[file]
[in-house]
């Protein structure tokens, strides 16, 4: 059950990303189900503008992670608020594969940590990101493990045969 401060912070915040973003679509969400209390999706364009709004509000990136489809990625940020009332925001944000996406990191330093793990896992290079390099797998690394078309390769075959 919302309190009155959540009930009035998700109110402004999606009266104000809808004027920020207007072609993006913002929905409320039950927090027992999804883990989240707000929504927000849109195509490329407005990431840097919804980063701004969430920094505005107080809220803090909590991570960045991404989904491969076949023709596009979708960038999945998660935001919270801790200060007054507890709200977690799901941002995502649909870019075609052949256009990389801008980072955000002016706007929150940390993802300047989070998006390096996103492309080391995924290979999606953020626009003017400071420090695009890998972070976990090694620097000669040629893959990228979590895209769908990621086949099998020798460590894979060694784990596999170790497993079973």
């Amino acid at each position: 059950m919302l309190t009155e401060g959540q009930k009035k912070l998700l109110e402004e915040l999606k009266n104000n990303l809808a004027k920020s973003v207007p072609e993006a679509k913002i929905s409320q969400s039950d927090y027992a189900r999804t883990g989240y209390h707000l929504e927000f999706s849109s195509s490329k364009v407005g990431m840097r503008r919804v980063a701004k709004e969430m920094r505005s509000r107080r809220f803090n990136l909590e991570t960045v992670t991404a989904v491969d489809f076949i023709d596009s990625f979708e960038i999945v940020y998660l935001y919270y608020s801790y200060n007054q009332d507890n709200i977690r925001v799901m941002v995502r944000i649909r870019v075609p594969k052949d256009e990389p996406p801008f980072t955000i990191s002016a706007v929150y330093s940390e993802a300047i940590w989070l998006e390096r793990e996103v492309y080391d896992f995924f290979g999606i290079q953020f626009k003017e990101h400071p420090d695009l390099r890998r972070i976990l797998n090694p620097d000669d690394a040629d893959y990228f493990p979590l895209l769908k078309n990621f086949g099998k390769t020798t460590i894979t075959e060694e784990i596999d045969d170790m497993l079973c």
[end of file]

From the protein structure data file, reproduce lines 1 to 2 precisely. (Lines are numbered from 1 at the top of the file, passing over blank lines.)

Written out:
[in-house]
């Protein structure tokens, strides 16, 4: 059950990303189900503008992670608020594969940590990101493990045969 401060912070915040973003679509969400209390999706364009709004509000990136489809990625940020009332925001944000996406990191330093793990896992290079390099797998690394078309390769075959 919302309190009155959540009930009035998700109110402004999606009266104000809808004027920020207007072609993006913002929905409320039950927090027992999804883990989240707000929504927000849109195509490329407005990431840097919804980063701004969430920094505005107080809220803090909590991570960045991404989904491969076949023709596009979708960038999945998660935001919270801790200060007054507890709200977690799901941002995502649909870019075609052949256009990389801008980072955000002016706007929150940390993802300047989070998006390096996103492309080391995924290979999606953020626009003017400071420090695009890998972070976990090694620097000669040629893959990228979590895209769908990621086949099998020798460590894979060694784990596999170790497993079973």